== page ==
Wearing kimono, getting together with family and friends, and not working for the first three days of a new year. Shogatsu, or New Year’s, is when Japanese generally work less than the rest of the world.
It is also the time to follow long-standing traditions related to the Shinto and Buddhist religions, and Japanese history.
Below are some New Year’s traditions in Japan.
Osechi ryori, or osechi for short, is a collection of traditional New Year’s foods eaten typically during the first three days of January. Originally, osechi was a New Year’s food with which people wish for a rich harvest.
The word sechi comes from sechinichi, or a day representing the turning of a season. Sechinichi are Jan. 1, Jan. 7, March 3, May 5, July 7 and Sept. 9.
It typically comes in tiered jubako wooden boxes that contain dozens of kinds of traditional foods.
Housewives are usually busy making osechi as the yearend approaches so that they don’t have to cook during the New Year’s holidays. Also, Japanese used to avoid using fire during New Year’s. For these reasons, osechi foods are made to last.
Each food in osechi has a meaning. For example, kazunoko, cooked herring eggs, symbolize the wish to be blessed with children because herrings lay lots of eggs. Kazu means “number” and ko means “children.”
Kobumaki is herring or other fish wrapped with kelp. Kelp signifies luck because a Japanese word for kelp is konbu, which sounds like yorokobu, meaning “be joyful.”
Shrimps symbolize a long life because their back is bent like an old person and they have a long mustache. The lotus root is a lucky vegetable because it has lots of holes, which symbolize the ease of looking through to the future.
Red-and-white, half-circle kamaboko broiled fish cakes are considered lucky because they look like the rising sun, and the combination of red and white is used in Japan’s national flag. There are many more foods in osechi that have good meanings.
Kagami mochi, which literally means “mirror mochi rice cake,” is a traditional decoration placed in various locations throughout the house from around the end of the year to, usually, the day of Kagami biraki (Opening kagami mochi), normally Jan. 11.
Kagami mochi is two round mochi, the smaller placed atop the larger, and a daidai Japanese orange with an attached leaf on top.
Nowadays, kagami mochi pouched in plastic can be easily found in supermarkets or convenience stores for several hundred yen in December.
Kagami mochi can also be adorned with dried kelp, noshi decorative Japanese paper and other decorations.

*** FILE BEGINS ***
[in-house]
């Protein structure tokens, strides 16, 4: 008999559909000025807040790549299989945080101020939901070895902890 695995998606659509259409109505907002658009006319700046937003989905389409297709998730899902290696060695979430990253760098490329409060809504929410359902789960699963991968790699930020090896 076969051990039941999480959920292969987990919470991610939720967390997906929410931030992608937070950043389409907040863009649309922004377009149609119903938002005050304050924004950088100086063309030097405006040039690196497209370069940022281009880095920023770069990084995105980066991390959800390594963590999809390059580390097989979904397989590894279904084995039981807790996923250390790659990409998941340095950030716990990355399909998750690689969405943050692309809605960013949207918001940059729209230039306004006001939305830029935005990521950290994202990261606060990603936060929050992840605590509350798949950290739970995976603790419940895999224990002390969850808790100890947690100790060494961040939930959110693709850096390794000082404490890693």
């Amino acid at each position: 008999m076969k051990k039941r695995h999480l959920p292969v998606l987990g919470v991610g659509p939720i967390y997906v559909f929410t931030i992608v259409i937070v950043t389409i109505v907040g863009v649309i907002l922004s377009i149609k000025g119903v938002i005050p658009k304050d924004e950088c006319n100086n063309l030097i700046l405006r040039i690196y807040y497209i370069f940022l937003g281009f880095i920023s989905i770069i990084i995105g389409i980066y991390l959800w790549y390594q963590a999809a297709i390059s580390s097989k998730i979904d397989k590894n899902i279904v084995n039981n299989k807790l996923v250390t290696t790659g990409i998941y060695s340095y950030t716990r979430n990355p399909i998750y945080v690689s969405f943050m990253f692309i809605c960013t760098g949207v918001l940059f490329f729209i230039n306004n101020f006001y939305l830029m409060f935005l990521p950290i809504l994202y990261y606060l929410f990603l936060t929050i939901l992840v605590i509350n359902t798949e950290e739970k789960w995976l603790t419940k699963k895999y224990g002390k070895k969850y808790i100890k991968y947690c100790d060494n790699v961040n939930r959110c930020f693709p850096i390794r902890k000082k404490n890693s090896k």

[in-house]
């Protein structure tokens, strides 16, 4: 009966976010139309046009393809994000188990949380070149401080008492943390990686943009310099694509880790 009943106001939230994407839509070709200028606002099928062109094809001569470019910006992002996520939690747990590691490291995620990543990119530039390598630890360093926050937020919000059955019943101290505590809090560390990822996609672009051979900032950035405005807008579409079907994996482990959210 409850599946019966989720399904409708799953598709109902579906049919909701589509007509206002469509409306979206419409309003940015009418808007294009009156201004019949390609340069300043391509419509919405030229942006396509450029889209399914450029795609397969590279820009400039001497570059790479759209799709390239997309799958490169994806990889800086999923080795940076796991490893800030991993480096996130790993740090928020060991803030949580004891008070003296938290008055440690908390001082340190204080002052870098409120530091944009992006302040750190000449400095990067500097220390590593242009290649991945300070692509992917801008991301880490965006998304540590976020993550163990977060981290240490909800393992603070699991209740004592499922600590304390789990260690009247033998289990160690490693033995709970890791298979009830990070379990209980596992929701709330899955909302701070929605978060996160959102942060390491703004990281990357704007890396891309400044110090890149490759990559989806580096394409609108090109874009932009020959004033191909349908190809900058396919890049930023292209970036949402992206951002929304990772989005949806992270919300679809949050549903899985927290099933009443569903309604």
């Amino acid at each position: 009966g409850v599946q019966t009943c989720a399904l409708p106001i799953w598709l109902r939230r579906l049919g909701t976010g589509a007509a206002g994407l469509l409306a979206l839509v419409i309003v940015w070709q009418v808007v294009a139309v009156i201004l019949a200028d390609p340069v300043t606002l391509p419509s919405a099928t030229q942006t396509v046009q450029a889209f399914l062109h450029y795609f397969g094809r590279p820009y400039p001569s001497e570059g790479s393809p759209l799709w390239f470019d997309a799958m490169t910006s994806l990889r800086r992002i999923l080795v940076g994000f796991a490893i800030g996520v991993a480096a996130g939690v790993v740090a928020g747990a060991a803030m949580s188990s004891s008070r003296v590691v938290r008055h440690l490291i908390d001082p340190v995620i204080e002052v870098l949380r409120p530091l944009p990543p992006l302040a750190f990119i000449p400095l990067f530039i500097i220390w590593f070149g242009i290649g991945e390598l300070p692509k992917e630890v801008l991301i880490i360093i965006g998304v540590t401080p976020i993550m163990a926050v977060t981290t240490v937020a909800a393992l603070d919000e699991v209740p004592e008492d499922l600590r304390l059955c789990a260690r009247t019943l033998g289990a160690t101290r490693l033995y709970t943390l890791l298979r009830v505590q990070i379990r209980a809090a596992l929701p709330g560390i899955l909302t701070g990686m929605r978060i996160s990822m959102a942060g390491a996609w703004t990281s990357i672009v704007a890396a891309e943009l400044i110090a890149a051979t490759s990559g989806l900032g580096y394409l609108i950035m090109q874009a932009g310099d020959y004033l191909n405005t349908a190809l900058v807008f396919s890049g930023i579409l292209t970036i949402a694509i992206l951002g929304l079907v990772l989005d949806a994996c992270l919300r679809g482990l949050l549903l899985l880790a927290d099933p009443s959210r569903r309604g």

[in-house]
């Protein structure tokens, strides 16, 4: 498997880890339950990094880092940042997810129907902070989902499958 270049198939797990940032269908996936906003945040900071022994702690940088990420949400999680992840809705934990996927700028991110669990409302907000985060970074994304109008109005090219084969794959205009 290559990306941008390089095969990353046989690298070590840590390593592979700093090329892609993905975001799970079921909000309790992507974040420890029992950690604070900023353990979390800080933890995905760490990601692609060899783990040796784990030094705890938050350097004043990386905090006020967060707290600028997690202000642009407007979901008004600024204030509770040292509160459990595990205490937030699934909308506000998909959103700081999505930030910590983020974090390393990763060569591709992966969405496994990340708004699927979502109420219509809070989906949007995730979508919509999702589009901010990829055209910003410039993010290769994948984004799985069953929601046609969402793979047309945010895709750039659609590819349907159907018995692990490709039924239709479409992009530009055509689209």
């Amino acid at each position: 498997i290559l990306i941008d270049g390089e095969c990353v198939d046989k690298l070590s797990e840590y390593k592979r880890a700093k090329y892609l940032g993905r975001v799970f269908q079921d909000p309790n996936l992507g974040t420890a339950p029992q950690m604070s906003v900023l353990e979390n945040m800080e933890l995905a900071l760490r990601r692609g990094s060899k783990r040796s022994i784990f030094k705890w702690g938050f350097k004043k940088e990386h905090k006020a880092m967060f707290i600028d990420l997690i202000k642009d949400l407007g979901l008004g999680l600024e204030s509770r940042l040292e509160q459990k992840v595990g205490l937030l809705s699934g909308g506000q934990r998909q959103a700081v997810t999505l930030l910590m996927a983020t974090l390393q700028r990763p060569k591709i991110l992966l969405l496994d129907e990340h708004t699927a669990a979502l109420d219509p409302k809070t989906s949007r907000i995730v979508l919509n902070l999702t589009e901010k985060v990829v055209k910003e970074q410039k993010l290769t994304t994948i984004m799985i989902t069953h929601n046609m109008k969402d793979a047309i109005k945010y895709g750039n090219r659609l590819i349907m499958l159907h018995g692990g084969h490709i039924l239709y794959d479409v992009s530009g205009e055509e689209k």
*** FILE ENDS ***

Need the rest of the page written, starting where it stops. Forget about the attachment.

The name kagami is said to have originated from its resemblance to an old-fashioned kind of round copper mirror.
Kagami mochi, made of rice harvested in fall of the same year, is thought to contain the pure spirit of rice and thus be possessed with toshigami, a yearly deity that is said to visit during the New Year’s period, bringing a good harvest and the blessing of ancestors, and the power of life, according to the Japan Kagami Mochi Association.
On its website the association recommends placing kagami mochi in many places in the house as each location has a corresponding Shinto god.
There’s a kamado gami god of fire in the kitchen, a nando gami backroom god in the bedroom, a kawaya gami toilet god, and a suijin water god for sinks and wash basins. All those places should have kagami mochi, the association says.
On kagami biraki, kagami mochi will be typically used in ozenzai, a soup with mochi and azuki sweet red beans.
Recently, kagami mochi is usually packaged in plastic, mainly because it can be preserved better. Without the packaging, kagami mochi spoils easily.
Also available are kagami mochi-shape plastic packs of small, rectangular prism-shape mochi pieces. Such mochi is easy to cook.
Kadomatsu, literally meaning “gate pine,” is placed in pairs in front of houses to welcome toshigami. They are placed outside Dec. 13 or later until Jan. 7.
However, decorating a Christmas tree has become increasingly popular in Japan and thus Japanese tend to put out kadomatsu Dec. 26 or later.
Kadomatsu is composed of three bamboo shoots that are cut diagonally in different lengths, pine and sometimes ume (plum) tree sprigs, which represent longevity, prosperity and steadfastness, respectively, and a base made of straw.
The first time kadomatsu appeared in writing was in a verse by an 11th-century poet, according to Kadomatsu-Japan.com operated by a Hyogo Prefecture-based gardening company.
Kadomatsu in the Kanto region are different from those in Kansai. In Kanto, the bamboo is placed higher in the decoration than the pine while the pine is higher than the bamboo in Kansai.
Cheap kadomatsu can be bought for a few hundred yen, but good ones can be expensive.
Kadomatsu-Japan.com has a simple, 100-cm-high kadomatsu for ¥31,500 while the most expensive, which has not only bamboo and pine but also decorative flowers, is 180 cm high and costs ¥210,000.
Photos: Kyodo, the Japan Kagami Mochi Association and Kadomatsu-Japan.com